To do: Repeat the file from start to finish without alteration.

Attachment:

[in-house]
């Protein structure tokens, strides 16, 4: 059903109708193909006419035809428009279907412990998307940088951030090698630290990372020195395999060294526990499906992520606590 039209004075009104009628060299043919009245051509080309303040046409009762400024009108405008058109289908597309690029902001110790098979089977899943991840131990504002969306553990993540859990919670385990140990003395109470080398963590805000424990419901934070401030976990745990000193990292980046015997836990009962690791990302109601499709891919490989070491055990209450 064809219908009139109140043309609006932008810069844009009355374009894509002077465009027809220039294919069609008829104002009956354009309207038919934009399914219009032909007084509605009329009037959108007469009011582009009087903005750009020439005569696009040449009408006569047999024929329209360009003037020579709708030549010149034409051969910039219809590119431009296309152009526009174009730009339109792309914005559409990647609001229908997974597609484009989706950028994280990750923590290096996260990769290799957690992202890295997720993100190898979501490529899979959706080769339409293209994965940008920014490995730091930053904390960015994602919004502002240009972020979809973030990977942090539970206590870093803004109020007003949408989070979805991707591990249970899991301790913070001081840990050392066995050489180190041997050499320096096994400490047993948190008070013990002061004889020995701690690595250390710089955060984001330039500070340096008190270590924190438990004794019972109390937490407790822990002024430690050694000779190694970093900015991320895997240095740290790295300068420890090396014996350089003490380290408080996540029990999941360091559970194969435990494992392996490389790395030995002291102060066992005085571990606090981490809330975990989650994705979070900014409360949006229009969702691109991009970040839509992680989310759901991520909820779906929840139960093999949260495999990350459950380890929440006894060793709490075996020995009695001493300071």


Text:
[in-house]
């Protein structure tokens, strides 16, 4: 059903109708193909006419035809428009279907412990998307940088951030090698630290990372020195395999060294526990499906992520606590 039209004075009104009628060299043919009245051509080309303040046409009762400024009108405008058109289908597309690029902001110790098979089977899943991840131990504002969306553990993540859990919670385990140990003395109470080398963590805000424990419901934070401030976990745990000193990292980046015997836990009962690791990302109601499709891919490989070491055990209450 064809219908009139109140043309609006932008810069844009009355374009894509002077465009027809220039294919069609008829104002009956354009309207038919934009399914219009032909007084509605009329009037959108007469009011582009009087903005750009020439005569696009040449009408006569047999024929329209360009003037020579709708030549010149034409051969910039219809590119431009296309152009526009174009730009339109792309914005559409990647609001229908997974597609484009989706950028994280990750923590290096996260990769290799957690992202890295997720993100190898979501490529899979959706080769339409293209994965940008920014490995730091930053904390960015994602919004502002240009972020979809973030990977942090539970206590870093803004109020007003949408989070979805991707591990249970899991301790913070001081840990050392066995050489180190041997050499320096096994400490047993948190008070013990002061004889020995701690690595250390710089955060984001330039500070340096008190270590924190438990004794019972109390937490407790822990002024430690050694000779190694970093900015991320895997240095740290790295300068420890090396014996350089003490380290408080996540029990999941360091559970194969435990494992392996490389790395030995002291102060066992005085571990606090981490809330975990989650994705979070900014409360949006229009969702691109991009970040839509992680989310759901991520909820779906929840139960093999949260495999990350459950380890929440006894060793709490075996020995009695001493300071």